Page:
Windmill Organics are celebrating their 40th birthday this year. We caught up with founder, Noel McDonald, to find out how the company has maintained a strong, organic, sustainable business model through financial crashes and changing consumer attitudes.
The early years
Noel graduated from Galway University in the late 1960s. At the time there was big movement to connect with the land and nature, so he took himself off to west Ireland and joined a commune where they practised self-sufficiency.
He realised that while he was having a positive impact on his diet, lifestyle and those around him, he wanted to do more. So, to reach more people, he moved to London to develop a business that would have a wider impact in the world.
Driving down the Fulham Road, Noel saw a shop for rent and thought to himself “that’s my shop”. He rented it from the local council and Windmill Wholefoods was born.
Noel created a wholefoods shop, using recycled wood, which he varnished to build a counter and shelving. With some sacks of beans, rice and lentils on the floor and a few items on the shelves, the shop opened its doors in 1978.
The focus at the time was on wholefoods and as organic certification became more prevalent the business changed its name to Windmill Organics. They sourced organic supplies from wholesalers like Community Foods who were based in King’s Cross at the time.
The business did well, and Noel was able to reinvest. He decided to create a restaurant.
Digging out the earthen floor in a horse stable at the back of the shop, he put down a concrete floor and moved the shop to the back and opened the restaurant at the front. Again, everything was paired down and simple, with tables and a counter made from recycled wood. The restaurant opened in 1982 and in the first week, there were queues into the street.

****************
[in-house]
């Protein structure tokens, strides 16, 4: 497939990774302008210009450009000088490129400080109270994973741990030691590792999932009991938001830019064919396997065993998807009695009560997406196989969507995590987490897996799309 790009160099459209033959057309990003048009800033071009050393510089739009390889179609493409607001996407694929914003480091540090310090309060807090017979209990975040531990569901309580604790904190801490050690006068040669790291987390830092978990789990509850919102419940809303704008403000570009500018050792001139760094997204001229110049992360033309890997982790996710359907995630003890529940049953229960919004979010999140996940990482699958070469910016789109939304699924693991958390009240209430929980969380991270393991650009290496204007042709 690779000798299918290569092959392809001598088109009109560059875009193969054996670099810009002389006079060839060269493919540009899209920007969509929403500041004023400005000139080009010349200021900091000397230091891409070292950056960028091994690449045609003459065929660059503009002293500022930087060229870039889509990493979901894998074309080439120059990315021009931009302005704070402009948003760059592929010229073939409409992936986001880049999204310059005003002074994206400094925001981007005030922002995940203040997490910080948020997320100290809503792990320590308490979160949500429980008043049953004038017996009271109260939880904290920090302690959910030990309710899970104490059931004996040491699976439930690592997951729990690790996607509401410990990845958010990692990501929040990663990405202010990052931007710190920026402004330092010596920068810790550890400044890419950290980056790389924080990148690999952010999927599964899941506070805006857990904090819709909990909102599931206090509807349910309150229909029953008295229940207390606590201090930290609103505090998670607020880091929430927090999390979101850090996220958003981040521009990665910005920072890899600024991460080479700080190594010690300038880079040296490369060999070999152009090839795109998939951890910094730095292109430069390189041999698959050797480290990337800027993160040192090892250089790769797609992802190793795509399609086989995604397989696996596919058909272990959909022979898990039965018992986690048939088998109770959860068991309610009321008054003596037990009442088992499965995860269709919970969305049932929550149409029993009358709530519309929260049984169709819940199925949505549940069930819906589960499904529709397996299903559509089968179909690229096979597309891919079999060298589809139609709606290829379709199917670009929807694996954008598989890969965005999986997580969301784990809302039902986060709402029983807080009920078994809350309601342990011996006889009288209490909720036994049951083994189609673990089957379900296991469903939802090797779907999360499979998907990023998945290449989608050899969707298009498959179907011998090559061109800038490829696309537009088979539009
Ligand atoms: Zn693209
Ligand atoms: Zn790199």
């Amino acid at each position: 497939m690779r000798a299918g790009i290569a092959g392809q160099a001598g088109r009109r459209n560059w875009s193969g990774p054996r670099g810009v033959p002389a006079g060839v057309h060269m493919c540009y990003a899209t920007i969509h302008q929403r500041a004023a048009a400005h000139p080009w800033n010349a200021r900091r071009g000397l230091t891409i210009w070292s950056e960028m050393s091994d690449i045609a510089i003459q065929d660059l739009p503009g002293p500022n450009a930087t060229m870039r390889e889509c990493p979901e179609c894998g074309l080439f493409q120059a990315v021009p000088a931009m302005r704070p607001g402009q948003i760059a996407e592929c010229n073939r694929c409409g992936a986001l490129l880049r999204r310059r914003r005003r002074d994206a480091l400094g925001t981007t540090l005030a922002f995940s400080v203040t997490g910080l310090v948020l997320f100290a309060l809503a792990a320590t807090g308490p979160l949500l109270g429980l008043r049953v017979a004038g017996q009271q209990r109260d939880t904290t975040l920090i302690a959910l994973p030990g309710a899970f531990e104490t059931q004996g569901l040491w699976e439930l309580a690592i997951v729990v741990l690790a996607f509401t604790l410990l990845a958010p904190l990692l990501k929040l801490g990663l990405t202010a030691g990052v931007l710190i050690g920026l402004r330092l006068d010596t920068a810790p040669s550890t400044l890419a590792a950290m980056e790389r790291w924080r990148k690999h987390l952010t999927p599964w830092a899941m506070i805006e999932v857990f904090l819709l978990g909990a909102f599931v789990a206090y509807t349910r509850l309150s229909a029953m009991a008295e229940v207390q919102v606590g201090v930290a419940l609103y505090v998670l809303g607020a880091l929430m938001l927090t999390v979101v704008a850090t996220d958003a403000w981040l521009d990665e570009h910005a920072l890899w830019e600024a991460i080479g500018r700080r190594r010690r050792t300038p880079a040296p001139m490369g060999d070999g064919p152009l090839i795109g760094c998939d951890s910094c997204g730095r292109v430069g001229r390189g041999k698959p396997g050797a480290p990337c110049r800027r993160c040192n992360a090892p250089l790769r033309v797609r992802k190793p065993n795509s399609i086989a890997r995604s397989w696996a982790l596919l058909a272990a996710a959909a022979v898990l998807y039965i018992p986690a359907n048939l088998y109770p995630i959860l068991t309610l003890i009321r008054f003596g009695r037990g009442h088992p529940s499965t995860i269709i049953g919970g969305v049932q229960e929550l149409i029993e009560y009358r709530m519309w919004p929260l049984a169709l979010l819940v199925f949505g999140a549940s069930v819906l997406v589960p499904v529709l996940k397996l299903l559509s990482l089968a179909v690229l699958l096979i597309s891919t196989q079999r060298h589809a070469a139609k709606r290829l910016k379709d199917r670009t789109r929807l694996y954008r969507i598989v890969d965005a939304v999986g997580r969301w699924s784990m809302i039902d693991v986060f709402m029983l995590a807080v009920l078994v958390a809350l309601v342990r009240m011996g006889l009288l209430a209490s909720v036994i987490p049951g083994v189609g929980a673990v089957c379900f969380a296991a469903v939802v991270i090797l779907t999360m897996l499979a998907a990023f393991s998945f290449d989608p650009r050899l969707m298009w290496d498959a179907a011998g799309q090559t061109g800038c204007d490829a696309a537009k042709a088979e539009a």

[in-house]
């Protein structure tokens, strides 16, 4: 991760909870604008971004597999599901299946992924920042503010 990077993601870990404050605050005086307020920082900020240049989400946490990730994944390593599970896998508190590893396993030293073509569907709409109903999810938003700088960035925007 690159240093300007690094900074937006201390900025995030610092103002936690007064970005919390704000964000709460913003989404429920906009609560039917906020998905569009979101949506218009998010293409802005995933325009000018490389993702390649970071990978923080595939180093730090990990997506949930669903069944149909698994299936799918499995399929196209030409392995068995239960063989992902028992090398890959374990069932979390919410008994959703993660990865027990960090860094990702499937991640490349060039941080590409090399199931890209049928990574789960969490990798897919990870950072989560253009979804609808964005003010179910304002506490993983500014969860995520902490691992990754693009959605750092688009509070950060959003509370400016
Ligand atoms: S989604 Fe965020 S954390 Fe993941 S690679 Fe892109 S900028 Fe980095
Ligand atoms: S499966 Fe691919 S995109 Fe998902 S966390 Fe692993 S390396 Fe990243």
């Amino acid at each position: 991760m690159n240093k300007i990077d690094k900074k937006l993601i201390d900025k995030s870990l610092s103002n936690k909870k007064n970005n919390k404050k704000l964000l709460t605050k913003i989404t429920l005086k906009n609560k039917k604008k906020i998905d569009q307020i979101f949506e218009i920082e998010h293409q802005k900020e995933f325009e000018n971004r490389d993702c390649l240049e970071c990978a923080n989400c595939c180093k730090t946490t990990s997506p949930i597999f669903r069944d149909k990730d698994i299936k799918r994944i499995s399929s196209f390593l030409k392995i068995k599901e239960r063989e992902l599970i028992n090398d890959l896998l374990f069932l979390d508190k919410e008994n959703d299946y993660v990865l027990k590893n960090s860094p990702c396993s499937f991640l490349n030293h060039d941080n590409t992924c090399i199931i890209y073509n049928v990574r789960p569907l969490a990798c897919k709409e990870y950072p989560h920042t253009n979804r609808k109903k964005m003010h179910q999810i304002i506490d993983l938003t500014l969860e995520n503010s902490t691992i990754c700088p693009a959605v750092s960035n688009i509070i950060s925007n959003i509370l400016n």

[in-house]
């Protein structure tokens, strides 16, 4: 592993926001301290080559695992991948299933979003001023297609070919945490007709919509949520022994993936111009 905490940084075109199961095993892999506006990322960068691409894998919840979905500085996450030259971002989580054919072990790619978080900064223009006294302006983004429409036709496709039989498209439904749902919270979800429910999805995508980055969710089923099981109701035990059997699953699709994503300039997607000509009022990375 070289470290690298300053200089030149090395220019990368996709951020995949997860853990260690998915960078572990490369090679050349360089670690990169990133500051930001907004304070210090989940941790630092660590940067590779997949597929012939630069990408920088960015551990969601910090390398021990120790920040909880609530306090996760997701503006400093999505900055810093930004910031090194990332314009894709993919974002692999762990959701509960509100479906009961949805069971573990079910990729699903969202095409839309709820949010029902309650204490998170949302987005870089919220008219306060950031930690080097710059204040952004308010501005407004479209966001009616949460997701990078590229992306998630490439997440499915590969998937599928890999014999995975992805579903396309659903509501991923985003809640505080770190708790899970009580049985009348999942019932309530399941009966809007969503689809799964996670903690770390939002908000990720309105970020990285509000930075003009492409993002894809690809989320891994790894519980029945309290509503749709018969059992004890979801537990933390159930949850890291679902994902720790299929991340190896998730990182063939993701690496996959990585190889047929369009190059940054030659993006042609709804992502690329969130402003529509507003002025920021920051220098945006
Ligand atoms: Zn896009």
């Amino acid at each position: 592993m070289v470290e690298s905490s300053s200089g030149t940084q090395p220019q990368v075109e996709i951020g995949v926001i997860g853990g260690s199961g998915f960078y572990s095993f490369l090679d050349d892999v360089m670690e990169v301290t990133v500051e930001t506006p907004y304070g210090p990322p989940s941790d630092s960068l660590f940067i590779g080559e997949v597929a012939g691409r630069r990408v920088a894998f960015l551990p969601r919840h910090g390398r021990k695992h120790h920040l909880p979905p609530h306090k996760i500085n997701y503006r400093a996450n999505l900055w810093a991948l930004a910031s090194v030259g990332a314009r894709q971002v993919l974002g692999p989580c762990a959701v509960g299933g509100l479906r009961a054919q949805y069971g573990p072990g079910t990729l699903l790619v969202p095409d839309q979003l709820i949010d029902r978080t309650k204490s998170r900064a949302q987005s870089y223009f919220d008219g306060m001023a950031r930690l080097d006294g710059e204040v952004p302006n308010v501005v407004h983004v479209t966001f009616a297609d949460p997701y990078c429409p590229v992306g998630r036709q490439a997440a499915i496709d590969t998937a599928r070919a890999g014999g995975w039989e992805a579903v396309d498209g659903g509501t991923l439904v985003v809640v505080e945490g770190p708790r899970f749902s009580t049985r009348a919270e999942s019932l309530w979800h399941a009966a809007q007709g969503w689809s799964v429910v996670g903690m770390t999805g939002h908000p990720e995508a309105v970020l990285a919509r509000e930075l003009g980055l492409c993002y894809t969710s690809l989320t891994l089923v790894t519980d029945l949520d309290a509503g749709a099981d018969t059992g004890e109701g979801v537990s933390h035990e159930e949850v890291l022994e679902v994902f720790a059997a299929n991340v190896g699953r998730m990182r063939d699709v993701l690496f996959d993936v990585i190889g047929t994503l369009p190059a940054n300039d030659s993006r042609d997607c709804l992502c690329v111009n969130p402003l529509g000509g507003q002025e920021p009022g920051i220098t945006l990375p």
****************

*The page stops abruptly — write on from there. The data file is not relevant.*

It was at this time that Noel met his now wife and partner Donata, who looks after the company’s sales and marketing. Donata’s influence on the business was immediate, bringing in alternative therapies and workshops, which were prevalent in Germany where she is from. They created a community area upstairs where they held yoga, Thai Chi classes and rented rooms to alternative therapy practitioners.
Again, with the desire to reach a wider audience, in 1992 the Biona Organic brand was launched. Baking organic granolas in the restaurant kitchen – these were packed in the shop and labelled with the Biona branding. Soon they were supplied to wholesalers who delivered them to other wholefood shops around the UK.
Connecting with consumers
At the core of the Windmill Organic Business is the desire to have a positive impact on the world.
There’s a parallel between the consumers who flocked to the shop and restaurant in the 1970s and 1980s, and those who want to buy ethically produced food now.
In the 1980s, the BSE scare really focused people’s attention on how their food was being produced, how the food supply chain wasn’t transparent, and how this could encourage unethical practices.
Noel is clear that people are tired of buying stuff for the sake of it and want a real connection with where their food comes from. The focus of the business is on the organic mission, the business has always performed well financially, and the profits are reinvested back into the organic world.
The company’s ethos aligns well with consumer demand for ethically-produced organic products, and as a result their core brand, Biona Organic, has now grown to 350 products which are exported to 30 countries around the world.
A commitment to organic
Getting more people to eat organic is the fundamental driver for the business, so with their free-from brand, Amisa, they wanted to make it easy for people on free-from diets to eat organic. With their Biofair brand, which is organic and fair-trade, the idea is to encourage people eating fair-trade to eat more organic and so on.